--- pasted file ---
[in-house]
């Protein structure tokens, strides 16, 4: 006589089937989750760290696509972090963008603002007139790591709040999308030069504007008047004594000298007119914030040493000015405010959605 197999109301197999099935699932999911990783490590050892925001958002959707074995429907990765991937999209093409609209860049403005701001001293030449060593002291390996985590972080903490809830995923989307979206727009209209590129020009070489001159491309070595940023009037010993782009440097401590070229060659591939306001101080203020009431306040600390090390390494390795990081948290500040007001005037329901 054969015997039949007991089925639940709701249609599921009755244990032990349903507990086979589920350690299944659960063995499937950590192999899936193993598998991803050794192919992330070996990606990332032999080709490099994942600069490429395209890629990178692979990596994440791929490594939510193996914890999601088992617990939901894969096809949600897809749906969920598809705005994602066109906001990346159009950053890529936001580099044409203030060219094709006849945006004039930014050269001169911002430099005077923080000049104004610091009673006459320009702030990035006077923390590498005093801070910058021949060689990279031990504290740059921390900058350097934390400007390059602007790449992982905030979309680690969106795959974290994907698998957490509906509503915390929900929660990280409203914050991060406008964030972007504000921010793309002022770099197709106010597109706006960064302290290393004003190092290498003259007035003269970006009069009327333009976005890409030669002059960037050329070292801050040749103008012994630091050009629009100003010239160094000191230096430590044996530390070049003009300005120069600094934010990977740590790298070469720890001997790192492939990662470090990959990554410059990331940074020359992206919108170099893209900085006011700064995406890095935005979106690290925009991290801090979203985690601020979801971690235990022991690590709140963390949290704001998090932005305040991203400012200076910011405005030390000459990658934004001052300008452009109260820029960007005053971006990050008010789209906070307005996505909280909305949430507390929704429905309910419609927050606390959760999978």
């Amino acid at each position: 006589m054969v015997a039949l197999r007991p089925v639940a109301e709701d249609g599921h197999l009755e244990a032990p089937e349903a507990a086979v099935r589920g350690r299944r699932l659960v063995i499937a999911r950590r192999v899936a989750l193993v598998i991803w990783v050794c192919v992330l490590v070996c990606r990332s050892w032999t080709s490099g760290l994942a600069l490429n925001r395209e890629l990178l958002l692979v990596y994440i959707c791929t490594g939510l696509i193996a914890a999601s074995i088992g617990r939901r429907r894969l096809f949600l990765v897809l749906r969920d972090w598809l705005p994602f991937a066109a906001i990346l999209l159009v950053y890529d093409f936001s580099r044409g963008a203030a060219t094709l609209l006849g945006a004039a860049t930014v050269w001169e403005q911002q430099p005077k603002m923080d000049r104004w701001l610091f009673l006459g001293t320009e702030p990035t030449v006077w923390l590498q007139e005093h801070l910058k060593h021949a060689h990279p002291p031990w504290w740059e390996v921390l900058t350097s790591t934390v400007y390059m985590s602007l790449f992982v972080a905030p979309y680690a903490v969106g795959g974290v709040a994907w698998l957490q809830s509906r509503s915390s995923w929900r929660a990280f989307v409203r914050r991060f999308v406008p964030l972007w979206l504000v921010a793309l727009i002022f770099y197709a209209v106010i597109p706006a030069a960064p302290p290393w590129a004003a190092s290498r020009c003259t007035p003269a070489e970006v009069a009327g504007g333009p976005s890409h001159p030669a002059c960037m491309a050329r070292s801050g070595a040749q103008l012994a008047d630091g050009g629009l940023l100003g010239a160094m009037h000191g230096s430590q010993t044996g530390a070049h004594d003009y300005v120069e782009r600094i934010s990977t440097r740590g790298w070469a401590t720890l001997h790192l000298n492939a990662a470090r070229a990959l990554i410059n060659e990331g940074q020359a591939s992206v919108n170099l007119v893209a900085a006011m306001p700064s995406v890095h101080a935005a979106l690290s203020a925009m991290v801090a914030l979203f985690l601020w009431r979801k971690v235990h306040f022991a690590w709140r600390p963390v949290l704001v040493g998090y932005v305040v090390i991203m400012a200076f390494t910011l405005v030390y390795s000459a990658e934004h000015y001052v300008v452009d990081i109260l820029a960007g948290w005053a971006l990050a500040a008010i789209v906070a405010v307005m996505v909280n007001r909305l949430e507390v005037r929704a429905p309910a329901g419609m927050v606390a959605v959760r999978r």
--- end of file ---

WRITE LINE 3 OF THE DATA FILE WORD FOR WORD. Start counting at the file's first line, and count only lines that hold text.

């Amino acid at each position: 006589m054969v015997a039949l197999r007991p089925v639940a109301e709701d249609g599921h197999l009755e244990a032990p089937e349903a507990a086979v099935r589920g350690r299944r699932l659960v063995i499937a999911r950590r192999v899936a989750l193993v598998i991803w990783v050794c192919v992330l490590v070996c990606r990332s050892w032999t080709s490099g760290l994942a600069l490429n925001r395209e890629l990178l958002l692979v990596y994440i959707c791929t490594g939510l696509i193996a914890a999601s074995i088992g617990r939901r429907r894969l096809f949600l990765v897809l749906r969920d972090w598809l705005p994602f991937a066109a906001i990346l999209l159009v950053y890529d093409f936001s580099r044409g963008a203030a060219t094709l609209l006849g945006a004039a860049t930014v050269w001169e403005q911002q430099p005077k603002m923080d000049r104004w701001l610091f009673l006459g001293t320009e702030p990035t030449v006077w923390l590498q007139e005093h801070l910058k060593h021949a060689h990279p002291p031990w504290w740059e390996v921390l900058t350097s790591t934390v400007y390059m985590s602007l790449f992982v972080a905030p979309y680690a903490v969106g795959g974290v709040a994907w698998l957490q809830s509906r509503s915390s995923w929900r929660a990280f989307v409203r914050r991060f999308v406008p964030l972007w979206l504000v921010a793309l727009i002022f770099y197709a209209v106010i597109p706006a030069a960064p302290p290393w590129a004003a190092s290498r020009c003259t007035p003269a070489e970006v009069a009327g504007g333009p976005s890409h001159p030669a002059c960037m491309a050329r070292s801050g070595a040749q103008l012994a008047d630091g050009g629009l940023l100003g010239a160094m009037h000191g230096s430590q010993t044996g530390a070049h004594d003009y300005v120069e782009r600094i934010s990977t440097r740590g790298w070469a401590t720890l001997h790192l000298n492939a990662a470090r070229a990959l990554i410059n060659e990331g940074q020359a591939s992206v919108n170099l007119v893209a900085a006011m306001p700064s995406v890095h101080a935005a979106l690290s203020a925009m991290v801090a914030l979203f985690l601020w009431r979801k971690v235990h306040f022991a690590w709140r600390p963390v949290l704001v040493g998090y932005v305040v090390i991203m400012a200076f390494t910011l405005v030390y390795s000459a990658e934004h000015y001052v300008v452009d990081i109260l820029a960007g948290w005053a971006l990050a500040a008010i789209v906070a405010v307005m996505v909280n007001r909305l949430e507390v005037r929704a429905p309910a329901g419609m927050v606390a959605v959760r999978r």